I (Dr. Sase) have sketched a series of discussions from the mid-1950s relating to General Motors and the plans that emerged from these events. The approximate time frame extended from 1954, the year after the CEO of GM, Charles E. Wilson, divested himself of his holdings in General Motors to avoid potential conflicts of interest in his new position as Secretary of Defense with the Eisenhower administration, to the Court’s decision in the 1957 case of the United States v. Du Pont & Co., 353 U.S. 586. This decision required DuPont to divest itself of GM shares to preserve its contract as the primary paint supplier to GM. (My knowledge of the situation stems from my experience as a youngster. For a few years, I was an eyewitness to this situation, which was explained to me by my parents and others who were involved in it.)

In essence, this series of events enabled interested parties from the first generation of GM wealth to establish a group of 28 male children in Metro Detroit to whom they could pass a significant amount of what was then 88 million shares of stock in General Motors. In addition, a group of 23 male children from the State of Delaware, the center of DuPont de Nemours Inc. (commonly referred to as DuPont), were added. A business relationship continues to exist between GM and DuPont, which provides paint for the auto company.

Furthermore, the parties involved identified or imposed an executive hierarchy upon the children based on kindred networks, cousinages, and bloodlines. More simply, the group of boys were kin to the vast number of employees at that time.

The powers and rights, which flowed ostensibly from the percentage of total corporate shares, passed through trust accounts. GM dowagers—spouses and widows of the founding group of the company—secured the hierarchy and held it in reserve. At the time, the dowagers created the original “estate” through a process that would transfer shares upon their demise.

The planned contribution of holdings amounted to approximately 28% of total outstanding GM shares. Following the Federal Court decision that required DuPont to divest itself of GM stock due to conflict of interest, the powers added an amount of GM stock to the Detroit trust to balance the holdings with the 23% that went to the Delaware group of boys. This combination of trust accounts then held 51% of company stock.

As part of the plan, 51% of holdings came under the management of the independent companies of Wilmington Trust (28%) and Christiana Trust (23%). More recently, I located the specifics of this plan in the 2015 documents of the New GM, for which Wilmington manages the 28% share of stock holdings and Christiana controls 23% for a combined majority at 51% plus all dividends received and re-invested through diversification. These 51 stockholders hold 51% of GM stock in the 21st Century at 1% each. However, these 51% shareholders do not have the direct power to divest their shares nor to draw upon the dividends from current holdings.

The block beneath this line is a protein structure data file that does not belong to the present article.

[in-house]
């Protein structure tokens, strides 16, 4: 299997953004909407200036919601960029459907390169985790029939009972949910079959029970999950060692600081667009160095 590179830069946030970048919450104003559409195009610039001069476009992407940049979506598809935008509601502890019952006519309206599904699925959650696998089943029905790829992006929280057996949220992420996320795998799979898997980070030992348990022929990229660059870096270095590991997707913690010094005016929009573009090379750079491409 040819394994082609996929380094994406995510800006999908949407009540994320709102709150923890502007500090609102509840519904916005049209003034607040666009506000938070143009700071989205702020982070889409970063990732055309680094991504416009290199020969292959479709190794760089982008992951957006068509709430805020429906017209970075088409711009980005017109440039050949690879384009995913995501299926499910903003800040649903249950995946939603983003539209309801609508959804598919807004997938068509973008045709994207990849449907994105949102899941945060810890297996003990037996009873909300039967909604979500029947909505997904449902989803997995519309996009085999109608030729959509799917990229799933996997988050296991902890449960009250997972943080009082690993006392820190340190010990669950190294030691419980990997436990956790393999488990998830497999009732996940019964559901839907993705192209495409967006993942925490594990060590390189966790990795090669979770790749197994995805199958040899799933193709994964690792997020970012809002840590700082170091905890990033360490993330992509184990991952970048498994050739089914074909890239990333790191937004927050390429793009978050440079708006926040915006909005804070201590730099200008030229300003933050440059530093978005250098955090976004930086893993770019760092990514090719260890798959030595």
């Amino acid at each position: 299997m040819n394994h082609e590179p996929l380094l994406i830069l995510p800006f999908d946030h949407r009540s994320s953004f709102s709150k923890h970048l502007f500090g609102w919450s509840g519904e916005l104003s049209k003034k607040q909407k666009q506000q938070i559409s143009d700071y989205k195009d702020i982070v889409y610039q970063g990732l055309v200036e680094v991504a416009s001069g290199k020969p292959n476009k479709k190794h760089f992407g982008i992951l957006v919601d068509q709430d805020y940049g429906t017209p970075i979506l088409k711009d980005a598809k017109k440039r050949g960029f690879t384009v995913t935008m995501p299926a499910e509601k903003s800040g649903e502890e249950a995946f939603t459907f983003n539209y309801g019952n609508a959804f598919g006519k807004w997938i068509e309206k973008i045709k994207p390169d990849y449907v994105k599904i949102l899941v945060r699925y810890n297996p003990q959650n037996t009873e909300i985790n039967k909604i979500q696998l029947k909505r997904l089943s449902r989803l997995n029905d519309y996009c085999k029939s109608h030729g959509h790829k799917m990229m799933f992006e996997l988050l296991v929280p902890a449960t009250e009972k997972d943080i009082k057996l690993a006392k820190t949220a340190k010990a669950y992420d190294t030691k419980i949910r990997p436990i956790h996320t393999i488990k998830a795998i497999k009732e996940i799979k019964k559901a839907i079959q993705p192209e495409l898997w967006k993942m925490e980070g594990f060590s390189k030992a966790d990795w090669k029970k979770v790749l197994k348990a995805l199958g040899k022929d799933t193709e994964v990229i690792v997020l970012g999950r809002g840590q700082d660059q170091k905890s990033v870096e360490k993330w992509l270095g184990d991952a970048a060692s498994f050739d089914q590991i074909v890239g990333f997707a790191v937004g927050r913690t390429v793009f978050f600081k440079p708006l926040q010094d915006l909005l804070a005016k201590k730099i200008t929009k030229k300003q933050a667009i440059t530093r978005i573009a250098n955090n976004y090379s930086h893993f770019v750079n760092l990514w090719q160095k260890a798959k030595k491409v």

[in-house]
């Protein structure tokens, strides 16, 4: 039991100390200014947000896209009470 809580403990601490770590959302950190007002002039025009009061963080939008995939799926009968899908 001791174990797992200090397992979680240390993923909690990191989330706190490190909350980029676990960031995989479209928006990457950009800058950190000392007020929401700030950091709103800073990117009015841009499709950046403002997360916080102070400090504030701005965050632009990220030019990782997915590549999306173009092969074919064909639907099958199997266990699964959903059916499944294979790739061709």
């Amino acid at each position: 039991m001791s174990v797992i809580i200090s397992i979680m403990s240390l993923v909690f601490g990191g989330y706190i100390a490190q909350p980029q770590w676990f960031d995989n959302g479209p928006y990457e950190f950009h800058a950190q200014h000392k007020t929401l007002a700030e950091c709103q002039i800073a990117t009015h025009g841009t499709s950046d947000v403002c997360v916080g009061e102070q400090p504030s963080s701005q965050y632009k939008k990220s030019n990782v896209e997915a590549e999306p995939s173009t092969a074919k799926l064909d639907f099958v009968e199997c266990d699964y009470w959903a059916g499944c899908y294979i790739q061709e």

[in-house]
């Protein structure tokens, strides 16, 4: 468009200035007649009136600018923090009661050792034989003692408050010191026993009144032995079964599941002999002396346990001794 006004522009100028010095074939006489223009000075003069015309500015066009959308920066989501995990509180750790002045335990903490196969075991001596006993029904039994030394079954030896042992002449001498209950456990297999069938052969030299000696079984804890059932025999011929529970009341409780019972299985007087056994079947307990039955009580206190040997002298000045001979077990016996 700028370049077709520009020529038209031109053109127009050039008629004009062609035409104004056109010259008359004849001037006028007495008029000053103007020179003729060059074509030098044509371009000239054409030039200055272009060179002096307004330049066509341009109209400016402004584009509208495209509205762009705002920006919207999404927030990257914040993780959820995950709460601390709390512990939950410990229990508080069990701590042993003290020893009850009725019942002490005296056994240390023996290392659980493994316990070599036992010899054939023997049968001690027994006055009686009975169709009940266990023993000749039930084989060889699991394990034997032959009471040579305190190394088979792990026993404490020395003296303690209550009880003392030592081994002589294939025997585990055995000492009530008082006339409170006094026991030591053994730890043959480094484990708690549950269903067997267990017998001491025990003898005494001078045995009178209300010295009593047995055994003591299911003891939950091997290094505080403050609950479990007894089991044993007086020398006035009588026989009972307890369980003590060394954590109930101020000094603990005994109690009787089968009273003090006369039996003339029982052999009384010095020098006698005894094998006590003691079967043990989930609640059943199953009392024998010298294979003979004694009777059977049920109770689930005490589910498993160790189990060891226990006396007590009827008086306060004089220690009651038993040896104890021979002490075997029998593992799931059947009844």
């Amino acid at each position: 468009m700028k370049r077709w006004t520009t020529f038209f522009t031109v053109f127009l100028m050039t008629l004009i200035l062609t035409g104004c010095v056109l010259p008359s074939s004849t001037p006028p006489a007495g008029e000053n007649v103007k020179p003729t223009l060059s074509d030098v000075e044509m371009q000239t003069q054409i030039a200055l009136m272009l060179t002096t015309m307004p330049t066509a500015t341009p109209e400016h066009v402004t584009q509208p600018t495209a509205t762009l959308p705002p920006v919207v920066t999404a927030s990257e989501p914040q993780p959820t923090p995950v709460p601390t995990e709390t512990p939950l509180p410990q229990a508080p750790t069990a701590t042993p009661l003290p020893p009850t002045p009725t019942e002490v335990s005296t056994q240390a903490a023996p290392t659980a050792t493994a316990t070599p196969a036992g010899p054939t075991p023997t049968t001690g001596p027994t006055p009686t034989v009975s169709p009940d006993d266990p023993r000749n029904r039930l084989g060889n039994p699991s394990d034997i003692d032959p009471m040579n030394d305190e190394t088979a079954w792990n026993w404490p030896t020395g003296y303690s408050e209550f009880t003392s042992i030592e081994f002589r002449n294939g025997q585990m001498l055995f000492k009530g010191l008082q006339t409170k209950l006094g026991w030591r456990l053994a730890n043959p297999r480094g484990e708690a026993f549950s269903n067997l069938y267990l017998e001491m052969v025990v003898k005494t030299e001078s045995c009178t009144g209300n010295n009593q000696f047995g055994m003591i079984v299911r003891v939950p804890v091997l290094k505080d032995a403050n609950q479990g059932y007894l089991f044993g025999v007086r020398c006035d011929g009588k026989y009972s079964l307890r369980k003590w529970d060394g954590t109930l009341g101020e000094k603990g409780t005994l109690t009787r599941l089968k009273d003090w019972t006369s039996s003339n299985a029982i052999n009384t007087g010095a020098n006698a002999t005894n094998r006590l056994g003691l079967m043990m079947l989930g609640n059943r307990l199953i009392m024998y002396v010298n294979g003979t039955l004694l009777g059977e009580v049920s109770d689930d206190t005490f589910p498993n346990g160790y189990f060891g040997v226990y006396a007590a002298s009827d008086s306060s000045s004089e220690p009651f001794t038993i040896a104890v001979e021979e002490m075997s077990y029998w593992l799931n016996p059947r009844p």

Over the past eight decades, this pair of trusts have invested all dividend payments diversely in the shares of other opportunities. These dividends from diversified investment provided the capital needed to invigorate GM, Part Two.


How does the history of GM relate to the current strike that we are experiencing? The 28% “Dowager Trust” was created explicitly by the women of the founding families of General Motors. Since blood relationships were so prevalent at the time, the dowagers felt that the creation of this trust protected the vast network of relatives and, importantly, helped to ensure the future of the company and the well-being of its employees. Therefore, we might view our current situation as continuing to maintain the standard and quality of life—hourly and salaried—of employees, not just at GM but possibly at the industry sisters as well.
Dr. John F. Sase teaches Economics at Wayne State University and has practiced Forensic and Investigative Economics for twenty years. He earned a combined M.A. in Economics and an MBA at the University of Detroit, followed by a Ph.D. in Economics from Wayne State University. He is a graduate of the University of Detroit Jesuit High School (